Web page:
The problem remained of what to do about the old-style engineers. In March 1903 an Order-in-Council granted the existing engineers Executive Branch ranks but preceded by the word "Engineer". However, this only went part way toward their assimilation, they were still listed in the Navy List in their own section separate from the Executive Branch and they still wore civil branch rank lace.

Table Of Revised Engineer Officer Ranks

Old Ranks

New Ranks

Engineer in Chief Engineer Vice-Admiral
Chief Inspector Of Machinery Engineer Rear Admiral
Inspector of Machinery Engineer Captain
Fleet Engineer Engineer Commander
Staff Engineer


Engineer Lieutenant (2 Ĺ Stripes)

Engineer Lieutenant

Assistant Engineer Engineer Sub-Lieutenant
Engineer Student Engineer Cadet

It took a while for the Selborne scheme to mature but in 1910, following the graduation of the last term of long course engineers, the RNEC Keyham was closed and all engineer officer training transferred to the RNCs at Dartmouth and Osbourne. It was not until 1913 that the first of the new engineers made their appearance and by the outbreak of war there were still only 16 Lieutenants (E) in the fleet. The Selborne scheme engineers were not particularly well thought of in the engine rooms of the fleet and were considered by the professional lower deck technicians to be "The monied people who took up engineering".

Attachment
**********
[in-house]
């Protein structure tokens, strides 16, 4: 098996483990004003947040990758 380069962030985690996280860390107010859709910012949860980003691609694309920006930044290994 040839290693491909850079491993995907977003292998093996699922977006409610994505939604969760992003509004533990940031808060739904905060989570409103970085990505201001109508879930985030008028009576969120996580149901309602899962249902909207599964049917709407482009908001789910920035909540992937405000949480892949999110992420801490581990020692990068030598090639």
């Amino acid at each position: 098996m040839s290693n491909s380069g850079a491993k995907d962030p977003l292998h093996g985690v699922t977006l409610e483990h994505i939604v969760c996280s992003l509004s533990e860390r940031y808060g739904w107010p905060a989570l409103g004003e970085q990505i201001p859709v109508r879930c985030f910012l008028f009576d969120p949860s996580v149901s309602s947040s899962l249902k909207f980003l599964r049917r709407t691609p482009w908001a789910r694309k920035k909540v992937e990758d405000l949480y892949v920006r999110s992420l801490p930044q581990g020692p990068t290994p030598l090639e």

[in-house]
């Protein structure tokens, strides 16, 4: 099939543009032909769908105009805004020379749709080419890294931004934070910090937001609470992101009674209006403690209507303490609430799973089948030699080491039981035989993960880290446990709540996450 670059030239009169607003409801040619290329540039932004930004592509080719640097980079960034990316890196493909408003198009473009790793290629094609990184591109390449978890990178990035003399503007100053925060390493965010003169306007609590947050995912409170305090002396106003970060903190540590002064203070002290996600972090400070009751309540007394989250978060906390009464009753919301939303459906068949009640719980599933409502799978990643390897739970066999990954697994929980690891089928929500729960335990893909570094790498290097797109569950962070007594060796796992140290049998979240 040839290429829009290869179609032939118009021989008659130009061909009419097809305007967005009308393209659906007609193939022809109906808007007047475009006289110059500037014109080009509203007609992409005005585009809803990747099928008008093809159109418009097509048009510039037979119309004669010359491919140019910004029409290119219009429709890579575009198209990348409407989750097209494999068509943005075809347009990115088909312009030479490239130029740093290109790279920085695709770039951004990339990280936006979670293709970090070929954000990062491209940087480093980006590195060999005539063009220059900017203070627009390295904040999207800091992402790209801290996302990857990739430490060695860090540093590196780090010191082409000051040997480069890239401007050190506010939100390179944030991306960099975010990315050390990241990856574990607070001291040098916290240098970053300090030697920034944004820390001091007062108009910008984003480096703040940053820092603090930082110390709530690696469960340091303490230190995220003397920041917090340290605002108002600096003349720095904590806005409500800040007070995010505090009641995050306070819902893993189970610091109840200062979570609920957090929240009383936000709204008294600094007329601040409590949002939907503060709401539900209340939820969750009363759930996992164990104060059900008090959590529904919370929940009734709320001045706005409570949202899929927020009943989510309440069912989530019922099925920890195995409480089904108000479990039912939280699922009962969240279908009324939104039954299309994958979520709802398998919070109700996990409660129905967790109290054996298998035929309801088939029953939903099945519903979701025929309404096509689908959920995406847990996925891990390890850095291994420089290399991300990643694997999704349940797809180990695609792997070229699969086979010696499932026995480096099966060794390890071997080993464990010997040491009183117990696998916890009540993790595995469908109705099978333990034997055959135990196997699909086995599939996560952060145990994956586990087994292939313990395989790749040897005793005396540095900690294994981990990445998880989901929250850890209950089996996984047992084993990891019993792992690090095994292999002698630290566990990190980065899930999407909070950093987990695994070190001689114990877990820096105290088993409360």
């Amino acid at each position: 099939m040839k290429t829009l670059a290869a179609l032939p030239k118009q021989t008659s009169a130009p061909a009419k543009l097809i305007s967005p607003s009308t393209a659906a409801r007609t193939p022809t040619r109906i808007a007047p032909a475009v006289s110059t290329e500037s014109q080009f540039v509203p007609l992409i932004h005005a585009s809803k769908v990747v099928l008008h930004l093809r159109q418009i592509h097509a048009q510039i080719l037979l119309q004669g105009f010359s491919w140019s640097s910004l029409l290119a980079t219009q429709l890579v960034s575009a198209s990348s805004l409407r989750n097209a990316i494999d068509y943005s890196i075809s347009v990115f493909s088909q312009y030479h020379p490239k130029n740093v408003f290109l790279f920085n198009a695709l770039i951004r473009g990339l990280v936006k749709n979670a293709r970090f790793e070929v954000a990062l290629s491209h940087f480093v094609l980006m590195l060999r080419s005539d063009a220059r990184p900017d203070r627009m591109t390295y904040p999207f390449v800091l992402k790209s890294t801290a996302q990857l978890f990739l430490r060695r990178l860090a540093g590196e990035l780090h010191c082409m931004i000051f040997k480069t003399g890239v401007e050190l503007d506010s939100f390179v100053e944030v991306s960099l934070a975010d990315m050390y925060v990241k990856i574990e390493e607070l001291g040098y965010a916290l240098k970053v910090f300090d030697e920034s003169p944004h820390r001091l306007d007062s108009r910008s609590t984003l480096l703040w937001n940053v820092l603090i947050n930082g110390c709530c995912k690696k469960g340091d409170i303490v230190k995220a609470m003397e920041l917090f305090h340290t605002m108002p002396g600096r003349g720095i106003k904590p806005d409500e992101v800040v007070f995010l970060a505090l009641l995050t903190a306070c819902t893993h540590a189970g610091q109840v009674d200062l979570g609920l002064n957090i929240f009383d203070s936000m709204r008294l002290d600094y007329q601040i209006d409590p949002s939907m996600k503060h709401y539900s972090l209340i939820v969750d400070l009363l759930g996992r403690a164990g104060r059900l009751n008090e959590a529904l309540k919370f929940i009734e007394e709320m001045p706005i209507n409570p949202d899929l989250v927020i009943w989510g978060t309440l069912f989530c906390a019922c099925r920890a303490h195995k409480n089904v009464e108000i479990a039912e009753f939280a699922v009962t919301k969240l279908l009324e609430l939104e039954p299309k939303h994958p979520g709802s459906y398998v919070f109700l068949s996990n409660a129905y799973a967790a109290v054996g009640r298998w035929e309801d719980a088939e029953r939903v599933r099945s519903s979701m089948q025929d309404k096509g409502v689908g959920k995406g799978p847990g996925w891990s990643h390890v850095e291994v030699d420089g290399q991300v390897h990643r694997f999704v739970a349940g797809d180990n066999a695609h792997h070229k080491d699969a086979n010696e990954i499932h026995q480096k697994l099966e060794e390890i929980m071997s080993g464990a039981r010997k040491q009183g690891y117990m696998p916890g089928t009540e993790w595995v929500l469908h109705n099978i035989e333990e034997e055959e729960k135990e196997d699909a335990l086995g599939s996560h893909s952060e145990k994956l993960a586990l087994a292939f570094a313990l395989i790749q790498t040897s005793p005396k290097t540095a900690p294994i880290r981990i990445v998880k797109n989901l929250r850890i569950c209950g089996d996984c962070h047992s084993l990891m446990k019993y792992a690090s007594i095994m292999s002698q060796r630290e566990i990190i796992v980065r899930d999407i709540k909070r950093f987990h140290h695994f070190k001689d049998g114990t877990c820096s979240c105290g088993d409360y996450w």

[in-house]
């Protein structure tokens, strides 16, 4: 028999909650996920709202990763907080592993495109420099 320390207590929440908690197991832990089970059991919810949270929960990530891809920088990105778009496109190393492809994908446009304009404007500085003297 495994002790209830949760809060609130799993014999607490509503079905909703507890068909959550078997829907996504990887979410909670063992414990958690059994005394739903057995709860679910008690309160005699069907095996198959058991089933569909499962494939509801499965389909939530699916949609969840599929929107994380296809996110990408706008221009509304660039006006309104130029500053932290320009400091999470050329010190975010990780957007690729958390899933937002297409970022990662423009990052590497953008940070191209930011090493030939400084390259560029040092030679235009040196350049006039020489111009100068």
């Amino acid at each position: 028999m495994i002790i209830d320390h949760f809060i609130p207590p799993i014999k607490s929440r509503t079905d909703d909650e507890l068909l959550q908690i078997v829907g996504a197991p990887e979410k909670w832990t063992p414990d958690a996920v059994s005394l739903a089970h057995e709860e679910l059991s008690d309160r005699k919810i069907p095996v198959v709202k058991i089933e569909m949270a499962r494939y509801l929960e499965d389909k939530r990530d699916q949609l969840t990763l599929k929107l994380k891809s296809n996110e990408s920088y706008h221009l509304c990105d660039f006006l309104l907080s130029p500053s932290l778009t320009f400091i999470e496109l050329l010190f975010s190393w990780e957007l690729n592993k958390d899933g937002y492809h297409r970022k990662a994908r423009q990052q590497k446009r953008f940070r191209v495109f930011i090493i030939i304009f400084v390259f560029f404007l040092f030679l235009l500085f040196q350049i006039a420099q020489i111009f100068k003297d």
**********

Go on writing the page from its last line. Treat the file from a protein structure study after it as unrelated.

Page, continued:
The Lower Deck

In order to meet the needs of a rapidly expanding fleet Fisher also set to work to improve manning and standards on the lower deck. His reforms included modifications to the entry and training of older boy seamen so they reached the fleet earlier and in greater numbers as young adults. Within a year the output of boy seamen from the Admiralty run pre-sea training programs accounted for 50 per cent of the new entry intake. At the other end of the spectrum he made it possible for older men to remain in the service until the age of 50. Another manning innovation was the introduction of Short Service entries where a man joined between 18 and 23 to serve five years in the fleet followed by seven years in the reserve.

The Selborne reforms directly affected the engineering ratings. In 1903 an Order-in-Council established the rating of Mechanician, created the rank of Chief Artificer Engineer and the rating of Boy Artificer.

Another seldom realised aspect of the Selborne reform was the introduction of the seamen to the boiler room. As a prerequisite for his promotion to AB the ordinary seaman was required to accumulate six weeks service in the stokehold and to achieve a certain proficiency at stoking and coal trimming. This was popular with the stokers who relished being able to "get a real dayís work" out of the seamen, but as the stokers were better paid than they, it was resented by the seamen. This practise seems to have been discontinued by 1906.

The Cawdor Memorandum

Meanwhile, The Stoker Branch was effectively restructured by the provisions of the Cawdor Memorandum. This study was a follow-on to the Selborne Memorandum and was published jointly by Selborneís successor as First Sea Lord, Lord Cawdor, and Fisher on 30 November 1905. The changes affecting the stokers were confirmed in a circular letter dated 7 April 1906 when stoker ratings were brought into line with the standard ranking of ratings as follows:

Table of Revised Stoker Ratings
Old Rate New Rate
Chief Stoker Chief Stoker
Leading Stoker 1st Class Petty Officer Stoker 1st Class
Leading Stoker 2nd Class Petty Officer Stoker 2nd Class
Stoker 1st Class Leading Stoker
Stoker Mechanic Discontinued (to Leading Stoker)
Stoker & Coal Trimmer Stoker 1st Class
Trained Man Discontinued (To Stoker 1st Class)
Stoker 2nd Class Stoker 2nd Class